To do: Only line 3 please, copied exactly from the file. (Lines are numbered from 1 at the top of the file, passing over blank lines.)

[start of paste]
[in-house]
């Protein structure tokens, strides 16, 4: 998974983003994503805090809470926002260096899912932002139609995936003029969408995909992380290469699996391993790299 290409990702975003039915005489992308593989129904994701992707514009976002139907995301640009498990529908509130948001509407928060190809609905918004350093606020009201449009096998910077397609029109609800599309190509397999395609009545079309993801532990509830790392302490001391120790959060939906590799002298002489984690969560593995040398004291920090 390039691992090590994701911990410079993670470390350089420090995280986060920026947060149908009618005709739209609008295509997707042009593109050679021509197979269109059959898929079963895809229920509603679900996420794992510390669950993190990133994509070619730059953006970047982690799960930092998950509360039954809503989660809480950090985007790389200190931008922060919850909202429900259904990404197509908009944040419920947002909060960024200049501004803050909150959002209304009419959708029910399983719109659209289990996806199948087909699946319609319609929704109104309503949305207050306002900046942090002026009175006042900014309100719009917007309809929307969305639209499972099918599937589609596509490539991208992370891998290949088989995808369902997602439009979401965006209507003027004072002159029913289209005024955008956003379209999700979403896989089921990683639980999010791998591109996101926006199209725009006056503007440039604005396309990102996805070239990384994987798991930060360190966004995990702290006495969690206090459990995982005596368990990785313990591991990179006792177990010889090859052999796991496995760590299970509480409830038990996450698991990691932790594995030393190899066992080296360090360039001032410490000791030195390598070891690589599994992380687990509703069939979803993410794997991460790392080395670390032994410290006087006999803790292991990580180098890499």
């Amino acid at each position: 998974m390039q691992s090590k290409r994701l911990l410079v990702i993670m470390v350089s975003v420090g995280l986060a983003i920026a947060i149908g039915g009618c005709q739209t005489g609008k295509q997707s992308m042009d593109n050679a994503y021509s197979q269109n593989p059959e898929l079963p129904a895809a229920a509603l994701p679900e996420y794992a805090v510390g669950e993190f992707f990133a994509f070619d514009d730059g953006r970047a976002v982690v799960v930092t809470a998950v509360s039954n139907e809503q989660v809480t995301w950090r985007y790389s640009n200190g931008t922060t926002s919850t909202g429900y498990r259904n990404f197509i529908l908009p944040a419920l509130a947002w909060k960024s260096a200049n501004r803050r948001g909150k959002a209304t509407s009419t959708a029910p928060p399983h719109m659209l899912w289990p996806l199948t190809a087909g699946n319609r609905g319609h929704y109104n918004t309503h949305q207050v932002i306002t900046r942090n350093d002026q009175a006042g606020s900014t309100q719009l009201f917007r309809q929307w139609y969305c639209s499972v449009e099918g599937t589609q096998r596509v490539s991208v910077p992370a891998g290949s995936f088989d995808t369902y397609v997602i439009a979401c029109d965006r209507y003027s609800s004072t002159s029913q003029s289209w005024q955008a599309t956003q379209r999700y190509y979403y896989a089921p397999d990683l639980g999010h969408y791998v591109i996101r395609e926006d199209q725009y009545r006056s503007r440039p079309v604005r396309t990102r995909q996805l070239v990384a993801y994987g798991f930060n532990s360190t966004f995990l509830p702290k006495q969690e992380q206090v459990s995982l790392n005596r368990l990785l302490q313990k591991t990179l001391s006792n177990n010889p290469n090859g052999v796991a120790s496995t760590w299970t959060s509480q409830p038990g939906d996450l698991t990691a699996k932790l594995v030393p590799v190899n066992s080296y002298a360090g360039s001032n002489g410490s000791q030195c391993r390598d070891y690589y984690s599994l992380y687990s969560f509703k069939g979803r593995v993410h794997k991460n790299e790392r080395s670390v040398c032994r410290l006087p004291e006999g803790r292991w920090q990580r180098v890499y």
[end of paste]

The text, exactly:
């Amino acid at each position: 998974m390039q691992s090590k290409r994701l911990l410079v990702i993670m470390v350089s975003v420090g995280l986060a983003i920026a947060i149908g039915g009618c005709q739209t005489g609008k295509q997707s992308m042009d593109n050679a994503y021509s197979q269109n593989p059959e898929l079963p129904a895809a229920a509603l994701p679900e996420y794992a805090v510390g669950e993190f992707f990133a994509f070619d514009d730059g953006r970047a976002v982690v799960v930092t809470a998950v509360s039954n139907e809503q989660v809480t995301w950090r985007y790389s640009n200190g931008t922060t926002s919850t909202g429900y498990r259904n990404f197509i529908l908009p944040a419920l509130a947002w909060k960024s260096a200049n501004r803050r948001g909150k959002a209304t509407s009419t959708a029910p928060p399983h719109m659209l899912w289990p996806l199948t190809a087909g699946n319609r609905g319609h929704y109104n918004t309503h949305q207050v932002i306002t900046r942090n350093d002026q009175a006042g606020s900014t309100q719009l009201f917007r309809q929307w139609y969305c639209s499972v449009e099918g599937t589609q096998r596509v490539s991208v910077p992370a891998g290949s995936f088989d995808t369902y397609v997602i439009a979401c029109d965006r209507y003027s609800s004072t002159s029913q003029s289209w005024q955008a599309t956003q379209r999700y190509y979403y896989a089921p397999d990683l639980g999010h969408y791998v591109i996101r395609e926006d199209q725009y009545r006056s503007r440039p079309v604005r396309t990102r995909q996805l070239v990384a993801y994987g798991f930060n532990s360190t966004f995990l509830p702290k006495q969690e992380q206090v459990s995982l790392n005596r368990l990785l302490q313990k591991t990179l001391s006792n177990n010889p290469n090859g052999v796991a120790s496995t760590w299970t959060s509480q409830p038990g939906d996450l698991t990691a699996k932790l594995v030393p590799v190899n066992s080296y002298a360090g360039s001032n002489g410490s000791q030195c391993r390598d070891y690589y984690s599994l992380y687990s969560f509703k069939g979803r593995v993410h794997k991460n790299e790392r080395s670390v040398c032994r410290l006087p004291e006999g803790r292991w920090q990580r180098v890499y």